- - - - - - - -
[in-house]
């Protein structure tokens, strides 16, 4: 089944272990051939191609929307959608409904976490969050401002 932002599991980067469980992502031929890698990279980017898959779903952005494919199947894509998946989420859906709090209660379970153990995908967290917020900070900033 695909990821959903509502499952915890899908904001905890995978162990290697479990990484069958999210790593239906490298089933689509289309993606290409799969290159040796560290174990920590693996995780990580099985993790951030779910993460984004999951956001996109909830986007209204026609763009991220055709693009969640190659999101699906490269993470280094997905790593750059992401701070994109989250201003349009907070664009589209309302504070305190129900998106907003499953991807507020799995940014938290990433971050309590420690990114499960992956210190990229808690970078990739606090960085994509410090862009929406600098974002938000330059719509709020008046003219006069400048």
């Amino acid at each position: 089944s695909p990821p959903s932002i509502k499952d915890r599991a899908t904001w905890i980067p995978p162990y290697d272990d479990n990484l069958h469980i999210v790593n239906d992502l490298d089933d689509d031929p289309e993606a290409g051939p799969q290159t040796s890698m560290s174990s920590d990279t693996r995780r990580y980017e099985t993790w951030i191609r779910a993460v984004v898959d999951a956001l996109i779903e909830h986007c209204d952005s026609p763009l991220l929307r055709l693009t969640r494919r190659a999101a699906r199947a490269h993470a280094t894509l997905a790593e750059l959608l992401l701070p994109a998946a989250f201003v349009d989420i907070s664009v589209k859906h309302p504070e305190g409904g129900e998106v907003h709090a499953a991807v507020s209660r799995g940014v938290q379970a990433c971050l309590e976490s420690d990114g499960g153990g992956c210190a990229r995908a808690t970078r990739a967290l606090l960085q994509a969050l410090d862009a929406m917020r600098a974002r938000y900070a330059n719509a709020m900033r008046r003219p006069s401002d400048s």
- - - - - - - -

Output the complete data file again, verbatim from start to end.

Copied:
[in-house]
């Protein structure tokens, strides 16, 4: 089944272990051939191609929307959608409904976490969050401002 932002599991980067469980992502031929890698990279980017898959779903952005494919199947894509998946989420859906709090209660379970153990995908967290917020900070900033 695909990821959903509502499952915890899908904001905890995978162990290697479990990484069958999210790593239906490298089933689509289309993606290409799969290159040796560290174990920590693996995780990580099985993790951030779910993460984004999951956001996109909830986007209204026609763009991220055709693009969640190659999101699906490269993470280094997905790593750059992401701070994109989250201003349009907070664009589209309302504070305190129900998106907003499953991807507020799995940014938290990433971050309590420690990114499960992956210190990229808690970078990739606090960085994509410090862009929406600098974002938000330059719509709020008046003219006069400048």
């Amino acid at each position: 089944s695909p990821p959903s932002i509502k499952d915890r599991a899908t904001w905890i980067p995978p162990y290697d272990d479990n990484l069958h469980i999210v790593n239906d992502l490298d089933d689509d031929p289309e993606a290409g051939p799969q290159t040796s890698m560290s174990s920590d990279t693996r995780r990580y980017e099985t993790w951030i191609r779910a993460v984004v898959d999951a956001l996109i779903e909830h986007c209204d952005s026609p763009l991220l929307r055709l693009t969640r494919r190659a999101a699906r199947a490269h993470a280094t894509l997905a790593e750059l959608l992401l701070p994109a998946a989250f201003v349009d989420i907070s664009v589209k859906h309302p504070e305190g409904g129900e998106v907003h709090a499953a991807v507020s209660r799995g940014v938290q379970a990433c971050l309590e976490s420690d990114g499960g153990g992956c210190a990229r995908a808690t970078r990739a967290l606090l960085q994509a969050l410090d862009a929406m917020r600098a974002r938000y900070a330059n719509a709020m900033r008046r003219p006069s401002d400048s």